Taking a software example, a common problem for applications is where a specific value is entered into the system data. An application which starts to fail when a surname containing an apostrophe is entered into the database becomes 'broken' at the point that such a name is entered. If we never desire to enter such a name then it is not a problem. At the point that we enter such data into the system we change the state and realise the potential for that breakage to occur. Testers entering such data and demonstrating this problem are intentionally 'breaking' it in order to demonstrate that potential exists in live use so that that decision can be made to remove that potential before it hits the customers.

State change can occur outside the software

You could argue that not all bugs include a change of state in the software as I describe above. What about the situation, for example, where a system will simply not accept a piece of data, such as a name with an apostrophe, and rejects it with no change of state in the software before and after this action. Surely then the software itself was already broken?

In this situation I'd argue that the change of state occurred not in the software itself but in its operating environment. A company could be using such an application internally for years without any issues until they hire an "O'Brien" or an "N'jai". It is at the point at which this person joins the company and they attempt to enter that employees details that the state of the software changes, from "can accept all staff names" to "cannot accept all staff names" and breaks. Given that testers are creating models to replicate possible real world events in order to exercise the application in and obtain information on how it behaves, the point at which we add names containing apostrophes to our test data and expose the application to these is the point at which we 'break' the software and realise the potential for this problem to occur.

As well as event based changes, such as that, breakages can also occur over time through a changing market or user environment, and our lack of response to it. Using the above hangul example, the potential for breaking increases dramatically the moment that our software starts being used in eastern markets. I won't expand on this subject here as I covered it previously in this post.

So Testers Do Break Software

I can understand why we'd want to suggest that the software was already broken. From a political standpoint we don't want to be seen as being the point at which it broke. I think that saying that it was already broken can have political ramifications in other ways such as with the development team. I'd argue that when we receive software to test, it is usually not 'broken' in the sense that it has been rendered inoperative and suggesting that it was may affect our relationships with the people coding it. Instead I think a more appropriate way of looking at is is that it possesses the potential to break in a variety of ways and that it is our job to come up with ways to identify and expose that potential. If we need to actually 'break' the software to do so then so be it. We need to find the limits of the system and establish whether these sit within or outside the expected scope of use.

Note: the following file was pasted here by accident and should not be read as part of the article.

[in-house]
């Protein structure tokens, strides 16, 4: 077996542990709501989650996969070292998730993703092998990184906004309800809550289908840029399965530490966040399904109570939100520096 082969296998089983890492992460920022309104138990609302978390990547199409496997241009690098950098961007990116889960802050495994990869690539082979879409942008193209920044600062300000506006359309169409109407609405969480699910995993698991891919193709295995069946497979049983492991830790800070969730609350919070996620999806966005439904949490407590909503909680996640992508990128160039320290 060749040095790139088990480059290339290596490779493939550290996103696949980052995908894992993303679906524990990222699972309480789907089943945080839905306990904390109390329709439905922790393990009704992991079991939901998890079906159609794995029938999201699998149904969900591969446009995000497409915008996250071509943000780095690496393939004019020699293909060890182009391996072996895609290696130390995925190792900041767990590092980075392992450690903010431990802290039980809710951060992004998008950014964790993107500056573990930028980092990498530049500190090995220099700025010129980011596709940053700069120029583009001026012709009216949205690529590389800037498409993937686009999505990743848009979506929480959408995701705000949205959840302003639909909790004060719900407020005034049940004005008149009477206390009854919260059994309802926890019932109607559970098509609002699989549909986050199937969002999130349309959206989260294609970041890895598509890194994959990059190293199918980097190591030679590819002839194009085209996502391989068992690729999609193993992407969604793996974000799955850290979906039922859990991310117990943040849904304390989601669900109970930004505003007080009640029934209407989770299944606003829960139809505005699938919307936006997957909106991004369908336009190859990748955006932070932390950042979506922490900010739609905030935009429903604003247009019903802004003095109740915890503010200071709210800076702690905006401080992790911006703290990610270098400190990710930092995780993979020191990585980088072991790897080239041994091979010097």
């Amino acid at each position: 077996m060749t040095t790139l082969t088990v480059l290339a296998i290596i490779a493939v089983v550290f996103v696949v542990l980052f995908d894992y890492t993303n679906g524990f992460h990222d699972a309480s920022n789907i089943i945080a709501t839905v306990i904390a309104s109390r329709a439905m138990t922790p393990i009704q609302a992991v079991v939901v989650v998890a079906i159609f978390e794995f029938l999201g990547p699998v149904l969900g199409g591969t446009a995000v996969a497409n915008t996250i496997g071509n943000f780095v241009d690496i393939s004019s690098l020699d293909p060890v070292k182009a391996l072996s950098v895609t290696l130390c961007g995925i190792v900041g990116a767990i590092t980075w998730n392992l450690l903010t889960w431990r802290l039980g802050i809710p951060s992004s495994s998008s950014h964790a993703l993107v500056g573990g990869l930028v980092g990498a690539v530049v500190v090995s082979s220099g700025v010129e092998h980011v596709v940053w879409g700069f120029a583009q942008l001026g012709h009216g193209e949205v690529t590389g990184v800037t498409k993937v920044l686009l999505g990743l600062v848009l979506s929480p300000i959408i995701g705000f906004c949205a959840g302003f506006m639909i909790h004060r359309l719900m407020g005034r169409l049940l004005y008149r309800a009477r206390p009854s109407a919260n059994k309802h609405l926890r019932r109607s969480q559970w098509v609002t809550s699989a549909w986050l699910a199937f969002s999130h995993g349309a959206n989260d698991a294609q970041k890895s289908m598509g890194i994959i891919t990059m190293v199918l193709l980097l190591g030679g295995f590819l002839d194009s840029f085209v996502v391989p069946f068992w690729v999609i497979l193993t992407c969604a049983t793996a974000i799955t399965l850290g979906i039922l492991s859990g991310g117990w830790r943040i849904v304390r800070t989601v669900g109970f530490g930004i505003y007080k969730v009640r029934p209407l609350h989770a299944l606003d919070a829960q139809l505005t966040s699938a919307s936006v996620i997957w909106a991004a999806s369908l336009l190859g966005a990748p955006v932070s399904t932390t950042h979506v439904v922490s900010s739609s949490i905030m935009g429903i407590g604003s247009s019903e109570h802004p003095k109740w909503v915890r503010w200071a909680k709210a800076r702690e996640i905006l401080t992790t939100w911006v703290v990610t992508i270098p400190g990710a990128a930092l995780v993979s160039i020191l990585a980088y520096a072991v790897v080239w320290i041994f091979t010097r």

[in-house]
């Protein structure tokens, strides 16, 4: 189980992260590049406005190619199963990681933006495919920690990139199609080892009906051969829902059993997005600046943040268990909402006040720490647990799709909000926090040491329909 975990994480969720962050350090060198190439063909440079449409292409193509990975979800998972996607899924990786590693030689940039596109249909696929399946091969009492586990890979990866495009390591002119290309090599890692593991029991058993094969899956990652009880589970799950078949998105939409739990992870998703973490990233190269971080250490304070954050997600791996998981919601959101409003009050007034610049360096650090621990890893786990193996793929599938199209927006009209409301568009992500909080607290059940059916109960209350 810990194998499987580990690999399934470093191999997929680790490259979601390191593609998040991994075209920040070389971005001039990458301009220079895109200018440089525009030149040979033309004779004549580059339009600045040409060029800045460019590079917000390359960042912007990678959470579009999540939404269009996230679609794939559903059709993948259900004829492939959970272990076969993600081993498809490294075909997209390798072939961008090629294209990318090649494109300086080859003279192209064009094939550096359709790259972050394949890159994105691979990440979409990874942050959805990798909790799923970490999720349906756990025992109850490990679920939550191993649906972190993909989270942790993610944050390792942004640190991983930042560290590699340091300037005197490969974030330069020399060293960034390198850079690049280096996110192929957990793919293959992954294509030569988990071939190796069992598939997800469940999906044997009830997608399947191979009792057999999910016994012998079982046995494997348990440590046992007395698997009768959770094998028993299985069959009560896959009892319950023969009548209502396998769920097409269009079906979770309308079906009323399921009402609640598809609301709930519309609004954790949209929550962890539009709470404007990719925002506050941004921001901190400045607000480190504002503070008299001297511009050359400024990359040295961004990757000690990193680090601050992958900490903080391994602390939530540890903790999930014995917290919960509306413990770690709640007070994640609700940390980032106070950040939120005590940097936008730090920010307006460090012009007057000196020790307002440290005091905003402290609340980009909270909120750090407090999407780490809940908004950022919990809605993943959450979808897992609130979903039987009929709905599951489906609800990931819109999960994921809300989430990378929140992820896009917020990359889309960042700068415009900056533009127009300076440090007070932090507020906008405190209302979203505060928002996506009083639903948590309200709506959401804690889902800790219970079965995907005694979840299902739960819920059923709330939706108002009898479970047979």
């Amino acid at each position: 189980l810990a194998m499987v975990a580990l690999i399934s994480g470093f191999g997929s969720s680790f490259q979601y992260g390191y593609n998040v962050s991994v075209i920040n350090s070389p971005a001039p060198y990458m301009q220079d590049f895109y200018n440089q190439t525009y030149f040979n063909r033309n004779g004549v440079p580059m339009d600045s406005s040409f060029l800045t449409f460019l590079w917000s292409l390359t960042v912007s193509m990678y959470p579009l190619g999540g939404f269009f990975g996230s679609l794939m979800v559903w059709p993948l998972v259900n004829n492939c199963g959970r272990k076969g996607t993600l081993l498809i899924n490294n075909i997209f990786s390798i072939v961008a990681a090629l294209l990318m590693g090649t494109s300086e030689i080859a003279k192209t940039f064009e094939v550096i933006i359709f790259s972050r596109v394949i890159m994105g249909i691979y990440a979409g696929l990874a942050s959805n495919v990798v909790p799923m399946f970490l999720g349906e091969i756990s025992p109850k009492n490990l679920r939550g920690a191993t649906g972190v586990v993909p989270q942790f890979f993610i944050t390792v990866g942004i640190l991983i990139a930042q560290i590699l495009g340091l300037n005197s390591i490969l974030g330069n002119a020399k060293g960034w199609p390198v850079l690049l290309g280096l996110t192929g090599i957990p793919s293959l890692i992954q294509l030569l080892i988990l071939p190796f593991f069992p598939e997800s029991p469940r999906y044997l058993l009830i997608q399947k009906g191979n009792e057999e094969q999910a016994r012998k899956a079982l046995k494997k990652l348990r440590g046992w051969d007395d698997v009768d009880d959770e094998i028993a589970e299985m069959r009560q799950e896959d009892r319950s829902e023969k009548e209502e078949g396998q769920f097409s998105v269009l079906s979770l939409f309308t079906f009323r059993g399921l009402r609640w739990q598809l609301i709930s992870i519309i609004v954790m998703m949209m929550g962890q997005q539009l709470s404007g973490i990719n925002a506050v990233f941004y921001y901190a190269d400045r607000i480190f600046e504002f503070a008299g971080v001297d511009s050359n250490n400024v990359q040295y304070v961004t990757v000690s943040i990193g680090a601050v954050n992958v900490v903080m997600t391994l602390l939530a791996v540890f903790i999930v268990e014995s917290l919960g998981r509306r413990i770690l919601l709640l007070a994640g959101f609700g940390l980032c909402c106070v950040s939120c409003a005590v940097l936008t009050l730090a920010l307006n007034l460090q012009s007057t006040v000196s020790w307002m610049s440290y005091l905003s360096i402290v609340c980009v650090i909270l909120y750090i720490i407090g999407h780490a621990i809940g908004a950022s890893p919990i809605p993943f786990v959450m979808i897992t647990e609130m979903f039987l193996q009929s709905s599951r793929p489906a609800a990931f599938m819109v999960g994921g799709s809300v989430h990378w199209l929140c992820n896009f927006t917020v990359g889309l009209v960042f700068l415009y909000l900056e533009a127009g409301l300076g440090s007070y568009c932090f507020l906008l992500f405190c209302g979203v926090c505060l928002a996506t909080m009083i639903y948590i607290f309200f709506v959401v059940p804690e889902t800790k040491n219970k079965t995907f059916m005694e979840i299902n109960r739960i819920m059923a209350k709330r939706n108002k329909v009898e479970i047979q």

If we have a level of potential breakability looming in our software as precariously as the rock in the picture above then the testers job to ensure that we 'push it over' and find out what happens, because if we don't exercise that potential then someone else will.

4 comments:

  1. I understand your viewpoint, but respectfully disagree. Saying that Testers break software in a "kinetic versus potential" kind of way, would be like saying you add energy by nudging a rock off of a cliff. http://www.allthingsquality.com/2010/04/software-testing-is-not-breaking-things.html http://www.allthingsquality.com/2012/10/software-testing-is-not-breaking-things.html

    ReplyDelete
    Replies
    1. Joe

      I appreciate your taking the time to comment and your difference of opinion. The fact that I can present ideas and have people of your experience discussing these in a critical way gives me a great motivation to write.

      I am prepared to accept that there may be flaws in the 'potential vs kinetic' argument but I don't believe what you have presented is on of them, quite the opposite, in fact. The point of the argument is, like energy, we cannot add bugs into a system. The potential energy is already in the rock due to its elevation. What we can do is perform the correct sequence of events to change the state of those bugs from 'potential breakages' to 'actual breakages' - we kick the rock to demonstrate how it can fall. I like this idea as it maintains the principle of the bugs already being there, whilst avoiding the rather extreme statement that the software was broken, which I believe can have a negative implication for both developers and business. Any software can be broken, but one system may be easier to break than we would hope, constituting a high potential for failure and a risk to the business.

      Thanks for your comments and the link to your post, this is clearly a subject which you have given a lot of thought to.

      Adam

      Delete
    2. So testers don't break the software, they just change the "state of brokeness"?

      Delete
    3. Yes, I suppose so.

      My biggest concern is avoiding the 'already broken' tag which I think carries negative connotations both in undermining the subtlety and skill of testing in identifying and realising the potentials for breaking within the product, and also with giving an overly negative perspective on the state of the software that we receive from developers when the steps required to realise a 'broken' state may actually be quite unlikely.

      Thanks

      Adam.

      Delete

Thanks for taking the time to read this post, I appreciate any comments that you may have:-

ShareThis

Recommended